The speaker list was impressive, commandeered by an alumni corps with hefty amounts of influence and wealth.  In the end it was a sober list, including Chuck Schumer and Sam Pitroda, though it appeared at one time to include filmstars and social circuit talking heads, names culled when wiser heads prevailed. The core of the meeting was about business and the art of making money.  The coverage on science and technology was underwhelming, notwithstanding a session on energy that turned out to be soft and inadequate.  This was a pity given the enormous changes that are today imminent in computers, energy, communications, and sensors; and a missed opportunity to resonate with these exciting times.  This was a time to not just make a business case, but to extend the purview to a broader vision that could have been fundamentally and intellectually satisfying. Given the business minded focus of the conference, it was understandable that many IITians—particularly the ones not associated with the business end of things, stayed away.  In the end, the purported theme, “Solutions for a better world”, remained as ill defined and murky as the phrase itself.

It has been pointed out that at times IITians can be preoccupied with their self-importance, this narcissism even progressing to part time mania since CBS’ 60 Minutes featured the IITs in 2003, describing them as “Harvard, MIT and Princeton put together”.  That hubris was certainly on display, on the aisles, and by the captains of industry on the dais, who spoke in absolutes.  Yet, at dinner, there was almost an hour set aside for a humbling set of presentations by alumni from non-governmental organizations who spoke of nurturing the gifted within India’s vast underbelly of poverty, or of bringing solar lanterns to remote villages in India that lacked electrification.   This latter example, described by a charismatic individual, Mr. Yatendra Agrawal of Ecosolutions in Mumbai, opened my eyes to the speed at which technology can propagate today. 

Mr. Agrawal delivers solar lanterns, built in China to a US design, that use gallium nitride white light emitting diodes, a crystalline silicon solar cell and a lithium battery.  The devices deliver state-of-the-art performance and price points.  The lithium iron phosphate batteries were based on a 1996 discovery at the University of Texas—they are a relatively new product even for the western world, yet deployed in parts of the globe that has escaped technology so far. The longer lives of the batteries mean fewer trips to deliver replacements.  It is a textbook example of how quickly technology becomes available across the world today, stimulated by a vast network of criss-crossed, interbred, internationally savvy expertise.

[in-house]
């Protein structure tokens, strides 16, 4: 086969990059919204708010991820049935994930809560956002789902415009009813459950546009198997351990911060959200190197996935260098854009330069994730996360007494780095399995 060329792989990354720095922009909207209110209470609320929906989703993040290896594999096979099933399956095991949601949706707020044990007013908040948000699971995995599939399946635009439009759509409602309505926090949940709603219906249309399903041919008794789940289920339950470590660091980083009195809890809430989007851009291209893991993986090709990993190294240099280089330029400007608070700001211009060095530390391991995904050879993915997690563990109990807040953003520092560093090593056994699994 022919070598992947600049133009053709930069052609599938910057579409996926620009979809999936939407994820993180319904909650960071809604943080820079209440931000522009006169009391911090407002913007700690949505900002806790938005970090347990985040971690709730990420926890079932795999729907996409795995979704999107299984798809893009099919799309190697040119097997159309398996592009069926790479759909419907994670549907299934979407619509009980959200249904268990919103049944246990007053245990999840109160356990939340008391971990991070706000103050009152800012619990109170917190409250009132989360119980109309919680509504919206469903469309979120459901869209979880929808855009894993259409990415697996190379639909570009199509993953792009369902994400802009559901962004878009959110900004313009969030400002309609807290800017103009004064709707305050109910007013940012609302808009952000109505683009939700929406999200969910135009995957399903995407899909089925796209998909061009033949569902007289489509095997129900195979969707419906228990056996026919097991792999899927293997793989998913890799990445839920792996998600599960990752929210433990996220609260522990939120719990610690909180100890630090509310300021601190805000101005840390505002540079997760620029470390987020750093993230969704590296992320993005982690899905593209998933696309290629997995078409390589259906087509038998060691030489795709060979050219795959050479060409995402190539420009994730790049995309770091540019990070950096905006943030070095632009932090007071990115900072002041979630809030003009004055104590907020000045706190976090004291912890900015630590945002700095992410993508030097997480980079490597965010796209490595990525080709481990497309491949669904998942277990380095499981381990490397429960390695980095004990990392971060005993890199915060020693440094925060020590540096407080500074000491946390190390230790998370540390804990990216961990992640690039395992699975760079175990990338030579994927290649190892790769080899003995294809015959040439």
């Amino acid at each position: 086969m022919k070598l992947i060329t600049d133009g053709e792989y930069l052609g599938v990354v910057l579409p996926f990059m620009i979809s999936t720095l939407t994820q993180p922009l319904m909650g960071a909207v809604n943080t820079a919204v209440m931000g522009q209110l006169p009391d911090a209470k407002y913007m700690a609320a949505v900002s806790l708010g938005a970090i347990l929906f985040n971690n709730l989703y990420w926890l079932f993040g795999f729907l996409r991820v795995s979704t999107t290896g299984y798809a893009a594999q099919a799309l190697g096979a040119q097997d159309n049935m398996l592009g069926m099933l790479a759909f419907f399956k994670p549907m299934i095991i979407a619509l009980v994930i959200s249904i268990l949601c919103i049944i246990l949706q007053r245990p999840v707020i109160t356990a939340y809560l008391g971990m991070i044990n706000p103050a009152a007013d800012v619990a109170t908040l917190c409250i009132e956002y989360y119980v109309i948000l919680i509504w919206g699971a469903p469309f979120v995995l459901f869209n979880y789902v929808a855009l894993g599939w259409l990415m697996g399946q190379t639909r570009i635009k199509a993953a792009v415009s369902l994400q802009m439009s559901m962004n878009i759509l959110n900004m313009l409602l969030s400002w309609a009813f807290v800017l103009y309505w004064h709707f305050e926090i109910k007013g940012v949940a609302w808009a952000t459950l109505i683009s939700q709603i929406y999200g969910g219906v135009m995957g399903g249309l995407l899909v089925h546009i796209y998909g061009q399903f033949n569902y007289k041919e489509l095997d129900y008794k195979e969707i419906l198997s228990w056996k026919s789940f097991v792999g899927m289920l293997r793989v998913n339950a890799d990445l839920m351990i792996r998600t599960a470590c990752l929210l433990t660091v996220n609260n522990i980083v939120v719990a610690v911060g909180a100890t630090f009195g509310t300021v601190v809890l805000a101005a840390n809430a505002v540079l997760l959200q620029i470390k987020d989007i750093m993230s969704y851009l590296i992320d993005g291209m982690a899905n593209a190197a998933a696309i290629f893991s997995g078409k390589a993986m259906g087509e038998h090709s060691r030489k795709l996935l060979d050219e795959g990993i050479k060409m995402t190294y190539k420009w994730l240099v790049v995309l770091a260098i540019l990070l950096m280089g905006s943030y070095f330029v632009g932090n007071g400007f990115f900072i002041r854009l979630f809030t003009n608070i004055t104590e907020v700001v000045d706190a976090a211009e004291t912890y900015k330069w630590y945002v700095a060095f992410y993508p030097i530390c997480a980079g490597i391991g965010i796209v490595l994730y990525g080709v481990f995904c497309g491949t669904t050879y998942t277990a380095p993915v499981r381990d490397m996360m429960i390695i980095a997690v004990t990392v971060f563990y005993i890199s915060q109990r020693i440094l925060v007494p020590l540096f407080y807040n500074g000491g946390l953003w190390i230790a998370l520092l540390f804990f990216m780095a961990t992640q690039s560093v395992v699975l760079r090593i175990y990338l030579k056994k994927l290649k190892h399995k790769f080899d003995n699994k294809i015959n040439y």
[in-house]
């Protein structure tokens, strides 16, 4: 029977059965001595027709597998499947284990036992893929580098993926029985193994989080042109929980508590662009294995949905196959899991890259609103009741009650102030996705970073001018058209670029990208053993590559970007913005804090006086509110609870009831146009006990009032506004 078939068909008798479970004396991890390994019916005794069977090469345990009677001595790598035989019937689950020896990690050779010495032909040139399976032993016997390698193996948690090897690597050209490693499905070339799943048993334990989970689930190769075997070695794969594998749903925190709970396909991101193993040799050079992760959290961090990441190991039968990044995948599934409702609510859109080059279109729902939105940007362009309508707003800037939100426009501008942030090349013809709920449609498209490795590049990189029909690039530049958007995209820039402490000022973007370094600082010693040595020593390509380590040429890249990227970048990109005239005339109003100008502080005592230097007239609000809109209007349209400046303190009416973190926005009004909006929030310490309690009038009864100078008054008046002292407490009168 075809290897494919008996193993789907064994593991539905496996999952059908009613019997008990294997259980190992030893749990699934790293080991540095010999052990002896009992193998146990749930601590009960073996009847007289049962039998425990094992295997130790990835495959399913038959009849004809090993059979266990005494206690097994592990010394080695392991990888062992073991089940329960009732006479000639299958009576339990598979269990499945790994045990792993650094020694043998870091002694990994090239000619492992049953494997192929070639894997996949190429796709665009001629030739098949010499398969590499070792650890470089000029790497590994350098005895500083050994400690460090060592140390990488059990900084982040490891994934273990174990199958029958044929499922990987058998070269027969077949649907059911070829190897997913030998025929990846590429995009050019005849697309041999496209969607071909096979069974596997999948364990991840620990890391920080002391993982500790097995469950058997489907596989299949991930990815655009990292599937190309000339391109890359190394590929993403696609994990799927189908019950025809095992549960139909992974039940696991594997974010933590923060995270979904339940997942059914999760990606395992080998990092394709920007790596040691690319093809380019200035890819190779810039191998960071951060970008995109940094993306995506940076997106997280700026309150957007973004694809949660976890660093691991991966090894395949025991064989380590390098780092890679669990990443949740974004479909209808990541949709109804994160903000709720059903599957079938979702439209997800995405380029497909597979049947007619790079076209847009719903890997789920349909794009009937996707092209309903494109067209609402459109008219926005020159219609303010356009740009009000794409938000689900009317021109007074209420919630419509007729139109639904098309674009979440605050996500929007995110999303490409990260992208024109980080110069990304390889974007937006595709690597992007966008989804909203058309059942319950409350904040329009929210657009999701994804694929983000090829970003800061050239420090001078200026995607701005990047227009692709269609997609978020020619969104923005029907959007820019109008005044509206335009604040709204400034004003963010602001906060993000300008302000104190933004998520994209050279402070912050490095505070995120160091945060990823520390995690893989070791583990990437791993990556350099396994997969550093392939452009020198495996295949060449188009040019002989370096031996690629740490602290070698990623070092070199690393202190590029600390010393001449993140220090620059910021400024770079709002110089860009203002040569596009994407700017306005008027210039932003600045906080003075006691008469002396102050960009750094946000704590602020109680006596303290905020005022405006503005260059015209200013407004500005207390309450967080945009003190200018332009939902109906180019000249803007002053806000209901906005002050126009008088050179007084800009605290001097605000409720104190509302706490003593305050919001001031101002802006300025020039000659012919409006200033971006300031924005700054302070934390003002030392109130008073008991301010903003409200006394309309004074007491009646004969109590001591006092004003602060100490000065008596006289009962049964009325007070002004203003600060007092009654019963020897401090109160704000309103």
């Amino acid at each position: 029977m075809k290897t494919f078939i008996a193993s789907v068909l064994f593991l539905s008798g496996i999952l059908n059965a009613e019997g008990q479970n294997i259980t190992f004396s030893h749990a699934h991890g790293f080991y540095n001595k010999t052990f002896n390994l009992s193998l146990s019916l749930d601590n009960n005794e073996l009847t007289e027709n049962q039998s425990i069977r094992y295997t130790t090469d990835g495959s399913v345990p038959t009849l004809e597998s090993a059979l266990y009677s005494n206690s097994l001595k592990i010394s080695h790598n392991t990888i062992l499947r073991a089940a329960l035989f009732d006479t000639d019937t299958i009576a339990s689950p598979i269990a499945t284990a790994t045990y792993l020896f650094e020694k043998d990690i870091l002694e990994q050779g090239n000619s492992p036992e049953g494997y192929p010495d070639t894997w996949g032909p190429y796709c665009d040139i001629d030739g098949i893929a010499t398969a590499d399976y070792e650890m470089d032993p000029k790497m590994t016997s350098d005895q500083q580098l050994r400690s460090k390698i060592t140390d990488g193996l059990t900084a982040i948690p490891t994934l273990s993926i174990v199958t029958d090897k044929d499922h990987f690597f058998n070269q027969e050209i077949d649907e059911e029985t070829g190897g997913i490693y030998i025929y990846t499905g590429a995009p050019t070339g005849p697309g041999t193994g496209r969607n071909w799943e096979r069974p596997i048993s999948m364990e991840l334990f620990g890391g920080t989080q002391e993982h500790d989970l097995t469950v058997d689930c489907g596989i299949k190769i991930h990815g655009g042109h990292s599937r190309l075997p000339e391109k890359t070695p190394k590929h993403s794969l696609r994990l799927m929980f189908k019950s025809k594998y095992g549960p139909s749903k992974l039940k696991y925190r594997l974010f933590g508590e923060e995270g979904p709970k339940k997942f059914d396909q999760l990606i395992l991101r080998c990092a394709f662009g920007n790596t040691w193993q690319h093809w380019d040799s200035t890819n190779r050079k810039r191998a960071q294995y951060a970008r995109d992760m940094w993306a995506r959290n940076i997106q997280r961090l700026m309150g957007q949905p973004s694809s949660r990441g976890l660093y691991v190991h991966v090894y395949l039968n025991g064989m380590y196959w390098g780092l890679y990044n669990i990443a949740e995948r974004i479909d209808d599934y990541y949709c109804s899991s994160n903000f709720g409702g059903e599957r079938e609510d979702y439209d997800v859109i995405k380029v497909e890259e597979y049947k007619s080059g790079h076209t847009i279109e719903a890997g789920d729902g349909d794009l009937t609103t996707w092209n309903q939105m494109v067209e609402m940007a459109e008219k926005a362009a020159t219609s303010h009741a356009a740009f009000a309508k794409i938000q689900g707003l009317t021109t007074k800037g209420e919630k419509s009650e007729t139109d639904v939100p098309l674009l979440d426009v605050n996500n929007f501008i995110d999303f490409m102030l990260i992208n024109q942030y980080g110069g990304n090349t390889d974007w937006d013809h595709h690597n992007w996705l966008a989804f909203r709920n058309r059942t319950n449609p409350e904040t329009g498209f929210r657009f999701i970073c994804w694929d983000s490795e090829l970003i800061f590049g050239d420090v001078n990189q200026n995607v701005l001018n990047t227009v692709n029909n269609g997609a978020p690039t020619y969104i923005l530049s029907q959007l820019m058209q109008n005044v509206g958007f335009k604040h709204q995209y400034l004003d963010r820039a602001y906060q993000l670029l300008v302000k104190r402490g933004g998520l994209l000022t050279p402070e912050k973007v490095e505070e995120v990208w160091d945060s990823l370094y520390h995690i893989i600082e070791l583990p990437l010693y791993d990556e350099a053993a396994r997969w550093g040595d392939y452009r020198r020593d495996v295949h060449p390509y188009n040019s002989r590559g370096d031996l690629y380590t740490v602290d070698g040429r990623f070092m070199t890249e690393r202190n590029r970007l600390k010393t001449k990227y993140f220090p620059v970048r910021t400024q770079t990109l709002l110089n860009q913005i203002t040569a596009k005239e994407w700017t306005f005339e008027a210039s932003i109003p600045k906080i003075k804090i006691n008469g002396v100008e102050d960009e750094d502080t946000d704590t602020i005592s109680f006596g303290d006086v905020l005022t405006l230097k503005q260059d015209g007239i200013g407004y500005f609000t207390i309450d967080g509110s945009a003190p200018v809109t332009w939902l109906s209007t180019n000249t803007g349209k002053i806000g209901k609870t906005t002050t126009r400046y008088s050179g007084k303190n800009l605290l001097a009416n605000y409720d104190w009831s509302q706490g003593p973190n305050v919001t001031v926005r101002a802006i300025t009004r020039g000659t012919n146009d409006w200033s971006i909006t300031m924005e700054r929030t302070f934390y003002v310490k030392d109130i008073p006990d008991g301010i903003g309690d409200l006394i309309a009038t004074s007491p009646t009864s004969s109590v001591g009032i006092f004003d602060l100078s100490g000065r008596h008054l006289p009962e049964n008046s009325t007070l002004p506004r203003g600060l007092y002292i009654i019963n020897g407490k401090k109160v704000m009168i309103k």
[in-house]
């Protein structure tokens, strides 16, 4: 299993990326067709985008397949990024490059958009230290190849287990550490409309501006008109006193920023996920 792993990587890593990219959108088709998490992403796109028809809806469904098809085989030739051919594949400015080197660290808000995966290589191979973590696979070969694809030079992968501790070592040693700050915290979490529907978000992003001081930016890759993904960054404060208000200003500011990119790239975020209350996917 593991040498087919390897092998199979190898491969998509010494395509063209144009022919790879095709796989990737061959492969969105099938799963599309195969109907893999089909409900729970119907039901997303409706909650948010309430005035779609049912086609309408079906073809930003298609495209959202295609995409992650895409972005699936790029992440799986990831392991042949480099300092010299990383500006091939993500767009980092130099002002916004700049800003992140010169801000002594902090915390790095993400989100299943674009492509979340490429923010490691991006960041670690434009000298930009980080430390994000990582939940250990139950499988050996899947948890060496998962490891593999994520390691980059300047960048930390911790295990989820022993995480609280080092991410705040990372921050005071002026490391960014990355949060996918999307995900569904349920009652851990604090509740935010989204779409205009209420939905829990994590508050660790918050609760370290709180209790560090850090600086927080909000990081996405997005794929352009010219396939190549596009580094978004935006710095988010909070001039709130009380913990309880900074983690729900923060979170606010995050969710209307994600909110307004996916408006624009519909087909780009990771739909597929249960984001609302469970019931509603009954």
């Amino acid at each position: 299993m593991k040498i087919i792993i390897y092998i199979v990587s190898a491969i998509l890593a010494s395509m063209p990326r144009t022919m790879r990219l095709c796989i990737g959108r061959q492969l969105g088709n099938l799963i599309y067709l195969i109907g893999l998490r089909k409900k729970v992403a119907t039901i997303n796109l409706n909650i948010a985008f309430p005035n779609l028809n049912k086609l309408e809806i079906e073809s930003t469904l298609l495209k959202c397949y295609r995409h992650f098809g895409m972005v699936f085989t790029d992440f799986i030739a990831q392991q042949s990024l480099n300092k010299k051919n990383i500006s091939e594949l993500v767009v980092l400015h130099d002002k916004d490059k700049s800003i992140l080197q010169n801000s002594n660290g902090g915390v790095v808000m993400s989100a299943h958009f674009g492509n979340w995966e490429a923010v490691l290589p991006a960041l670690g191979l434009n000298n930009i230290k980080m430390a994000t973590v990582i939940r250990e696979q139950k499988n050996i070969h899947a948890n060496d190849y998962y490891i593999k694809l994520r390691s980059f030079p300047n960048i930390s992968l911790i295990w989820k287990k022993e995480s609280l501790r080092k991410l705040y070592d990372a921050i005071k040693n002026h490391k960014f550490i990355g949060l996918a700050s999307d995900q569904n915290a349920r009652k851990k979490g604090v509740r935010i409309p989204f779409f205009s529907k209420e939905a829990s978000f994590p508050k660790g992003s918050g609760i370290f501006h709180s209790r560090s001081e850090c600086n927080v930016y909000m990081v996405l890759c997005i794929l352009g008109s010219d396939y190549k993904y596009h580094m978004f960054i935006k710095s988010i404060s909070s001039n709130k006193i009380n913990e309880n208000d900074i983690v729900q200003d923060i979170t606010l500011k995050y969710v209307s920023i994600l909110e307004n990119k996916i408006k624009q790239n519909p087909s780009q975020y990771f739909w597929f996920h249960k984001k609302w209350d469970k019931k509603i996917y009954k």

I spoke with Mr. Agrawal in hushed whispers later that evening, while the Bollywood dancers swayed to Sheila ki Jawani.  Even in this dim, pulsating hall where colored spotlights skimmed over the dancers, his enthusiasm was infectious.  I asked whether he feared for his safety when he travelled the remote corners of North-East India, across Assam, often into Arunachal, where insurgency can be an issue, and where I come from.  He waved them off—he had never felt intimidated, and he loved the North-East.  

It was a humbling, context setting experience for someone used to examining these electronic devices in the impersonal settings of a conference room or laboratory--to be made aware of their lifestyle altering influence in tribal villages that were beyond remote, where the smoke and hazards of a hut illuminated by burning pine wood or kerosene could now be eliminated with solar powered lighting.

Humbling further, were the descriptions of bright children born to families below the poverty line, of magnet schools chartered nationwide to identify these kids and offer them a free education, of children of day laborers and farmers who through a network of altruistic support systems successfully competed and enrolled at the IITs. It was unclear how accessible this outreach is today, but it is a step that did not exist when I went to Kharagpur in the early eighties.  Had the playing field been more level at that time, I surely would not have made it through the entrance exams. 

The night wore on, and the dancers expertly brought in the audience that by evening’s end formed an amorphous, swaying mass on the floor.  The halls had thinned, the bars were full at the Hilton, and the drippy rain of Manhattan showed no intention of abatement.  One of the attractions of such alumni meetings is the coterie of old friends that assemble as a result.  It was time to move on with them, get a drink, and catch up.